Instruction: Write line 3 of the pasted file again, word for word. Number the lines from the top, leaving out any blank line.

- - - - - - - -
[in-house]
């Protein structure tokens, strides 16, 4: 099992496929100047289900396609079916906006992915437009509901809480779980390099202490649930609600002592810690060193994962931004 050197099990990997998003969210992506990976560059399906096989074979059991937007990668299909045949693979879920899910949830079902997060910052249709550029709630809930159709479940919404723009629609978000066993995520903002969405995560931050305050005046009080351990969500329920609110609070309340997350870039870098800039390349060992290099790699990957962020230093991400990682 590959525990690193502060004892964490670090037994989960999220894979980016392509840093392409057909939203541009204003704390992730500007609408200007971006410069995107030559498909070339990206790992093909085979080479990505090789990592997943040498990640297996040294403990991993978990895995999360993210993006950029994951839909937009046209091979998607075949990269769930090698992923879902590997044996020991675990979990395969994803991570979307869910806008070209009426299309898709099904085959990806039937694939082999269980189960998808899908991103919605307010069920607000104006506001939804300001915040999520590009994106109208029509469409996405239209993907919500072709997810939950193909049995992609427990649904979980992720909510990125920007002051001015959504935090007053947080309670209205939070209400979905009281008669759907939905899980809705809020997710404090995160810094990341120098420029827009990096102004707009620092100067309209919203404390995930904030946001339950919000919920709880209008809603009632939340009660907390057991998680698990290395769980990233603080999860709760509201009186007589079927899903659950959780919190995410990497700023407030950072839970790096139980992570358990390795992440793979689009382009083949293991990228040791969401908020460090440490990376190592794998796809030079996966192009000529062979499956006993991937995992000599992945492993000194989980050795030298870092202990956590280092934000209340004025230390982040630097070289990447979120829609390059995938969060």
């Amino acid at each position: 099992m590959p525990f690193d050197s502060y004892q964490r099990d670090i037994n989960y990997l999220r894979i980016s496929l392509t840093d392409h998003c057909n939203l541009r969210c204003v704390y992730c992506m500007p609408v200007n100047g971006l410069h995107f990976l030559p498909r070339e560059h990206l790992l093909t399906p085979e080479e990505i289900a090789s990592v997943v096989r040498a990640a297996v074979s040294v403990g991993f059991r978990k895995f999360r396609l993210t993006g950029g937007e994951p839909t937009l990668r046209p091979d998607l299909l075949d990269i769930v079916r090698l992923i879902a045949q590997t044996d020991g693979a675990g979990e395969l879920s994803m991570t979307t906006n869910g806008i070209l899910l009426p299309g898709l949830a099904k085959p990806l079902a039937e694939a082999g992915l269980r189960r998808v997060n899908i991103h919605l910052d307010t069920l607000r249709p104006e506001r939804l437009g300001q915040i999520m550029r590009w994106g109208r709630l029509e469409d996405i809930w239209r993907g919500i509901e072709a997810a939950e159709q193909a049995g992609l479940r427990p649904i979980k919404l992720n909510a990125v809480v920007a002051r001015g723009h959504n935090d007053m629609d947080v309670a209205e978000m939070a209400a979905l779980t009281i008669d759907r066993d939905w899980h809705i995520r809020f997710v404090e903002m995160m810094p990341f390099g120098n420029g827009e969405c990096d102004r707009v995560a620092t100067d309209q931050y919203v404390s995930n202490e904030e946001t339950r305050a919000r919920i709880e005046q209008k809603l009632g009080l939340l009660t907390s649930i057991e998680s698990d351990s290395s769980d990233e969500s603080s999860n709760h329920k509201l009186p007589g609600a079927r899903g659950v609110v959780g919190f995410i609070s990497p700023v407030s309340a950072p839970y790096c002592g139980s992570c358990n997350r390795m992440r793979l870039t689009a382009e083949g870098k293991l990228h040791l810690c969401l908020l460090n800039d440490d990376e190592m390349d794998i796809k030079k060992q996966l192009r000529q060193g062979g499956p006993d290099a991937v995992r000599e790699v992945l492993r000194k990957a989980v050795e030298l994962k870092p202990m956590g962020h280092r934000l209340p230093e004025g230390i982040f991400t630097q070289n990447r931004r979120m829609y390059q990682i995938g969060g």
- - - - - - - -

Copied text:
């Amino acid at each position: 099992m590959p525990f690193d050197s502060y004892q964490r099990d670090i037994n989960y990997l999220r894979i980016s496929l392509t840093d392409h998003c057909n939203l541009r969210c204003v704390y992730c992506m500007p609408v200007n100047g971006l410069h995107f990976l030559p498909r070339e560059h990206l790992l093909t399906p085979e080479e990505i289900a090789s990592v997943v096989r040498a990640a297996v074979s040294v403990g991993f059991r978990k895995f999360r396609l993210t993006g950029g937007e994951p839909t937009l990668r046209p091979d998607l299909l075949d990269i769930v079916r090698l992923i879902a045949q590997t044996d020991g693979a675990g979990e395969l879920s994803m991570t979307t906006n869910g806008i070209l899910l009426p299309g898709l949830a099904k085959p990806l079902a039937e694939a082999g992915l269980r189960r998808v997060n899908i991103h919605l910052d307010t069920l607000r249709p104006e506001r939804l437009g300001q915040i999520m550029r590009w994106g109208r709630l029509e469409d996405i809930w239209r993907g919500i509901e072709a997810a939950e159709q193909a049995g992609l479940r427990p649904i979980k919404l992720n909510a990125v809480v920007a002051r001015g723009h959504n935090d007053m629609d947080v309670a209205e978000m939070a209400a979905l779980t009281i008669d759907r066993d939905w899980h809705i995520r809020f997710v404090e903002m995160m810094p990341f390099g120098n420029g827009e969405c990096d102004r707009v995560a620092t100067d309209q931050y919203v404390s995930n202490e904030e946001t339950r305050a919000r919920i709880e005046q209008k809603l009632g009080l939340l009660t907390s649930i057991e998680s698990d351990s290395s769980d990233e969500s603080s999860n709760h329920k509201l009186p007589g609600a079927r899903g659950v609110v959780g919190f995410i609070s990497p700023v407030s309340a950072p839970y790096c002592g139980s992570c358990n997350r390795m992440r793979l870039t689009a382009e083949g870098k293991l990228h040791l810690c969401l908020l460090n800039d440490d990376e190592m390349d794998i796809k030079k060992q996966l192009r000529q060193g062979g499956p006993d290099a991937v995992r000599e790699v992945l492993r000194k990957a989980v050795e030298l994962k870092p202990m956590g962020h280092r934000l209340p230093e004025g230390i982040f991400t630097q070289n990447r931004r979120m829609y390059q990682i995938g969060g």